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VMware Claims It's Cheaper Than Microsoft

VMware-commissioned study claims advanced management capabilities make VMware less expensive than Microsoft virtualization products when you factor in admin time. But beware the red flags.
VMware claims its virtualization products are cheaper than Microsoft's when the total cost of ownership is calculated over a two-year period. To get to that conclusion, it sponsored a study by Principled Technologies that takes a close look at two years of administrator time and expense required to run the respective systems.

Readers of this report: beware. VMware got itself in trouble last July by charging for vSphere 5 Enterprise Edition based on the amount of virtual memory the customer used. It initially set a 48-GB virtual memory limit per license; three weeks later, in the face of customer feedback, it raised it to 96-GB per license. This study is part of VMware's continued response to that blowup.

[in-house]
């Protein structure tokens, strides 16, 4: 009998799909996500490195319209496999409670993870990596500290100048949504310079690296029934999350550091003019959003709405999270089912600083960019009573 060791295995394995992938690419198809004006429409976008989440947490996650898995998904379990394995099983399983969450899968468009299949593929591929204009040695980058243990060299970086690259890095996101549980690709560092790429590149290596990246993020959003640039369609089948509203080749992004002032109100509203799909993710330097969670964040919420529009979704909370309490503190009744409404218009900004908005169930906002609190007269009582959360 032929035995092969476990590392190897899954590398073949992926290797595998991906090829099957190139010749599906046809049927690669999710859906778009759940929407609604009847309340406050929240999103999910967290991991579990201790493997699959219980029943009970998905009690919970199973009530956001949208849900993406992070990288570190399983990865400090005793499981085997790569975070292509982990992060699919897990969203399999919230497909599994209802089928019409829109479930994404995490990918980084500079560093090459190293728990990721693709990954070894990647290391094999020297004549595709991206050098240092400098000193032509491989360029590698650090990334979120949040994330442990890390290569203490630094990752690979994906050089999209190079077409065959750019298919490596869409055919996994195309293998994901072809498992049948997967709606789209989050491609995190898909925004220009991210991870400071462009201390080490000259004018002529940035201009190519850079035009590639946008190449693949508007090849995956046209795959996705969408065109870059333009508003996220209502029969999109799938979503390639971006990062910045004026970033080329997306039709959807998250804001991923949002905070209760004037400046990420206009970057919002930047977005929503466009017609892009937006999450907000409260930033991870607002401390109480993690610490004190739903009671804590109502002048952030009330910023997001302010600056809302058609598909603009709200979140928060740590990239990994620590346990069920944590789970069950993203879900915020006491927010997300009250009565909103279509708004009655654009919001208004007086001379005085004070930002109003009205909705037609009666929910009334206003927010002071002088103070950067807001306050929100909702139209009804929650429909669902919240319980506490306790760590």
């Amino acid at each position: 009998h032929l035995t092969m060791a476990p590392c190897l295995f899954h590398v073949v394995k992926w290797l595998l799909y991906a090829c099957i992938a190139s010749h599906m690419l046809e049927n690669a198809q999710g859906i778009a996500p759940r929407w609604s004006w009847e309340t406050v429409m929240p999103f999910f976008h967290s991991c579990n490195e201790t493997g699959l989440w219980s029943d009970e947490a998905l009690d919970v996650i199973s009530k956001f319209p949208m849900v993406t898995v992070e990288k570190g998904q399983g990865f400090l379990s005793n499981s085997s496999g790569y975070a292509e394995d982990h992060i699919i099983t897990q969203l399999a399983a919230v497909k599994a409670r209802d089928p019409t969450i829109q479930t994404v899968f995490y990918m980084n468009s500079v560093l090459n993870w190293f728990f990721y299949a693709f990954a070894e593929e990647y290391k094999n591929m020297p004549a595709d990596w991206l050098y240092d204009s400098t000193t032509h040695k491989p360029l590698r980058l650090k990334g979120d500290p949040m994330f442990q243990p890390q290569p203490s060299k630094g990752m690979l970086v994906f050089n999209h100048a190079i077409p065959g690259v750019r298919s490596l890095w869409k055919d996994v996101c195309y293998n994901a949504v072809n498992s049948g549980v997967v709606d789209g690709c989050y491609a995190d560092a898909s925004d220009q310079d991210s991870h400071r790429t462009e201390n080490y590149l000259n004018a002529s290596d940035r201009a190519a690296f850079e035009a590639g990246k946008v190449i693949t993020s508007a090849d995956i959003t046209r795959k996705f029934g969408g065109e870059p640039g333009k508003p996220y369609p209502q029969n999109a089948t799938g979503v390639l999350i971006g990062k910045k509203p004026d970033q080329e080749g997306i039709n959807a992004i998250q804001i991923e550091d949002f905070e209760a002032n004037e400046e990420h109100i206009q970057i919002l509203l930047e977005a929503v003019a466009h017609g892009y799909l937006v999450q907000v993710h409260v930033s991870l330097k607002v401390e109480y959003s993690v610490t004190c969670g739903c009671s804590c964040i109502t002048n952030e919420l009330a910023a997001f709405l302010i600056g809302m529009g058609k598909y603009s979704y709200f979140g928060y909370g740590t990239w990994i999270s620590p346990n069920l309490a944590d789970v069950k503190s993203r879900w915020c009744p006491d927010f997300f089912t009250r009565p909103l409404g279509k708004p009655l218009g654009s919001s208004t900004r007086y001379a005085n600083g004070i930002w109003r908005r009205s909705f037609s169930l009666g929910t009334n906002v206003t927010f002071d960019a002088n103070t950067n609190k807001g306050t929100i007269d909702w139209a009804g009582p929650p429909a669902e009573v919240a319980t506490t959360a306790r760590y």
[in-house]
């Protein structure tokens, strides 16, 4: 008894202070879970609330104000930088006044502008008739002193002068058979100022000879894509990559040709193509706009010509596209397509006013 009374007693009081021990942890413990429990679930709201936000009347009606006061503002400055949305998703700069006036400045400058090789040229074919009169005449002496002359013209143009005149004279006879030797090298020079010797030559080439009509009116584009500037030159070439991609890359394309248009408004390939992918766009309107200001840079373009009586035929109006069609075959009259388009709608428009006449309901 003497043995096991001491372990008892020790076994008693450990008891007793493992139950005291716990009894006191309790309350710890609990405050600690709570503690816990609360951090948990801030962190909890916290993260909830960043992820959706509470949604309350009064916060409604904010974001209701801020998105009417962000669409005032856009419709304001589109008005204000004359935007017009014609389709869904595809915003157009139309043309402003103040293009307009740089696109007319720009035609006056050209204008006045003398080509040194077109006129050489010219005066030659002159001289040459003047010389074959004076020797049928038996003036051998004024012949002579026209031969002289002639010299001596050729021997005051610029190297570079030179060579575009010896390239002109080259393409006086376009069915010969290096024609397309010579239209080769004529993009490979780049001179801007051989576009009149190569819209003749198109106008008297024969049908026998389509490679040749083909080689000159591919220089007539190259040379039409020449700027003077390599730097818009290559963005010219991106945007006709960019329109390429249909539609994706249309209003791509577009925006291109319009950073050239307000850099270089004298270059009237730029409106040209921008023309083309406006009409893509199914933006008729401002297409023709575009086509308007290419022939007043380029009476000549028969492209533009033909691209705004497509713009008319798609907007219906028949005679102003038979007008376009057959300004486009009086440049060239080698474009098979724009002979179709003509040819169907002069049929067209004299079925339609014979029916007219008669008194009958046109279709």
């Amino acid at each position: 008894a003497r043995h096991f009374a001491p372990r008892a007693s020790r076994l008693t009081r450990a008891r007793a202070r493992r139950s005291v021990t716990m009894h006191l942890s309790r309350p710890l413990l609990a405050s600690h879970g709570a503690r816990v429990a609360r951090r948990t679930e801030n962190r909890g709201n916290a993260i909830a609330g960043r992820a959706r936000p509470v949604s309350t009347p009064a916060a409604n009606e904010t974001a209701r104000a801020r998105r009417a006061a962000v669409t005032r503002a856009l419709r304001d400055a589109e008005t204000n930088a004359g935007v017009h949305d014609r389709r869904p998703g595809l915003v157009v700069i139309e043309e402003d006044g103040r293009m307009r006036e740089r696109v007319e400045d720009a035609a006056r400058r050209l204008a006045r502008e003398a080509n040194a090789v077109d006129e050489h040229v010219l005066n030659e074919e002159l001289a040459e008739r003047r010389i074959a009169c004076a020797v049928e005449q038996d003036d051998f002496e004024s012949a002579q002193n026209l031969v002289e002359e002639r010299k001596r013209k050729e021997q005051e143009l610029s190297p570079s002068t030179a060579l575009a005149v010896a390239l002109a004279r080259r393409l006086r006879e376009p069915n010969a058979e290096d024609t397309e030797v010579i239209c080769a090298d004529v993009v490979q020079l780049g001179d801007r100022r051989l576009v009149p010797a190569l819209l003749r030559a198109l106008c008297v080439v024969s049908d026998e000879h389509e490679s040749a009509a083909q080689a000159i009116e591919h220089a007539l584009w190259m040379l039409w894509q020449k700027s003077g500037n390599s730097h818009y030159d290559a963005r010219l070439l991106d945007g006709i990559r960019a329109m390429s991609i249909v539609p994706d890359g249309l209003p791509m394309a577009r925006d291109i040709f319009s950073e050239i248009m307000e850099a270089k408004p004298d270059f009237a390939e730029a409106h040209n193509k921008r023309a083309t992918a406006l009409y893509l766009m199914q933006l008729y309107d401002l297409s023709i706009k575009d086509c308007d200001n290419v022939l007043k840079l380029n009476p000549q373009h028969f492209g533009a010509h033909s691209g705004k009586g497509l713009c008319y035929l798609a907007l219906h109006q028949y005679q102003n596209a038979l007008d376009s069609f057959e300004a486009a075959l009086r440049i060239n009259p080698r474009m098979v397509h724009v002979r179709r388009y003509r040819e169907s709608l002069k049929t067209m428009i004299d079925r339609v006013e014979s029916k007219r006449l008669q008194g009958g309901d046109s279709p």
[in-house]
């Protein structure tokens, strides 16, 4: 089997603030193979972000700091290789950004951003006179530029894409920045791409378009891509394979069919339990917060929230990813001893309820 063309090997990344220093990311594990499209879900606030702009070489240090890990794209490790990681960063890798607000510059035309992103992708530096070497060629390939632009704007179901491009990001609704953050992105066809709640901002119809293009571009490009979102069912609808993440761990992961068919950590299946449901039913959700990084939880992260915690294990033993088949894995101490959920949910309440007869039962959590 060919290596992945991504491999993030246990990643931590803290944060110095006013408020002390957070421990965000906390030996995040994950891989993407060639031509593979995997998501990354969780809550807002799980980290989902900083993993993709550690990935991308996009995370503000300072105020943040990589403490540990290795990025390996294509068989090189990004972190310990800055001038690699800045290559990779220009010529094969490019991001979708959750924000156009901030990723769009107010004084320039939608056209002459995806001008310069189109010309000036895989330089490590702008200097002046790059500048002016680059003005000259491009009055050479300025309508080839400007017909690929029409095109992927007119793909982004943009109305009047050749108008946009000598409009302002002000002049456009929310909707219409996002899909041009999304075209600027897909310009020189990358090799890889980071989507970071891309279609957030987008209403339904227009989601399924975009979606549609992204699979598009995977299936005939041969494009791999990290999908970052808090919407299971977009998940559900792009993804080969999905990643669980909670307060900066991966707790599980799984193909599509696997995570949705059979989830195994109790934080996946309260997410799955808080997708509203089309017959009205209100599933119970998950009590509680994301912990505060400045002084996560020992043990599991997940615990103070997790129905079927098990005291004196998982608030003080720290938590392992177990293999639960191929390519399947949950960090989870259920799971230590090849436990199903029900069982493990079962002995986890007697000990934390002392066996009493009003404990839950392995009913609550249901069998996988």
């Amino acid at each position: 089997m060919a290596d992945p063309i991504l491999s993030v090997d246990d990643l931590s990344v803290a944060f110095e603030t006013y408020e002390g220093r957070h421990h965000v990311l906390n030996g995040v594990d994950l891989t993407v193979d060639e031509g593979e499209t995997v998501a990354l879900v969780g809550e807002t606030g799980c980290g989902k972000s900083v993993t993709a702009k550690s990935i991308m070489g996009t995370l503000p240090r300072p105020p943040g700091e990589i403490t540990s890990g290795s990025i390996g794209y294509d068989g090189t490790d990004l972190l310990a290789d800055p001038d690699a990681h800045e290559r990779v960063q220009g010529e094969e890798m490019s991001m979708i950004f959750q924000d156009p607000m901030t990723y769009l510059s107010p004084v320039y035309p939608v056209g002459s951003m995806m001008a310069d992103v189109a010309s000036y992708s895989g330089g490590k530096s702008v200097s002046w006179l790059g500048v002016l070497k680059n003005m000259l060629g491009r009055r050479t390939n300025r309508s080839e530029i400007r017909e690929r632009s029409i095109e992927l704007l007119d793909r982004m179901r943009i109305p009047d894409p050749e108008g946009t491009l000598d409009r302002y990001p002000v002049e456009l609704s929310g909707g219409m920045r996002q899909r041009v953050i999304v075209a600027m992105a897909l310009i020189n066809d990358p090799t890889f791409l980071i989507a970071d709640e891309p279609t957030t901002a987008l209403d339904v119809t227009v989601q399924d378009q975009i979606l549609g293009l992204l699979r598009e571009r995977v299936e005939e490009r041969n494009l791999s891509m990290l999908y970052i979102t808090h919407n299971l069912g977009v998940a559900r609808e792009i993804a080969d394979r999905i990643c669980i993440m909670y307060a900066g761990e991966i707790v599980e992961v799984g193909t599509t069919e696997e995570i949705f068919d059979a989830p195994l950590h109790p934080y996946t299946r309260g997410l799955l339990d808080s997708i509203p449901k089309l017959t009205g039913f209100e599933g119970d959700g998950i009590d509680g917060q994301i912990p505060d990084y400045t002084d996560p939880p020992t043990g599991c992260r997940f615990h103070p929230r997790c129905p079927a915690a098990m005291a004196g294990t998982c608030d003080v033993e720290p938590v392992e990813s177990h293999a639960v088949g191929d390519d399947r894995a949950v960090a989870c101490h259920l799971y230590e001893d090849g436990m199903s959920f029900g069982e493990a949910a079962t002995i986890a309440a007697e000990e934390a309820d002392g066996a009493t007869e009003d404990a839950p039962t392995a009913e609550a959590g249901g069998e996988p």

Setting the price based on virtual resources instead of physical resources struck directly at the budgets of some of VMware's largest customers. The companies exceeding the 48-GB limit were most likely the skilled implementers gaining the most value from VMware products. Proliferating cores per CPU were constantly raising the number of VMs that could be run on one host. VMware decided to shift the basis for pricing so that it too could ride the CPU escalator. Customers protested vigorously. Microsoft, still pricing per physical CPU, started referring to the VMware "v-tax."

What's a dominant virtualization vendor to do? Well, for one thing, it commissioned a study that shifts attention to the cost of the people required to run virtual machines in the data center.

[ Learn more how VMware vSphere and Microsoft System Center compete. See Microsoft Makes Cloud Management Move On VMware. ]

Principled Technologies compared five administrative tasks run on each vendor's central virtualization system: vSphere 5.1 and vCenter for VMware, and System Center with Virtual Machine Manager for Microsoft. The five tasks and their conclusions were: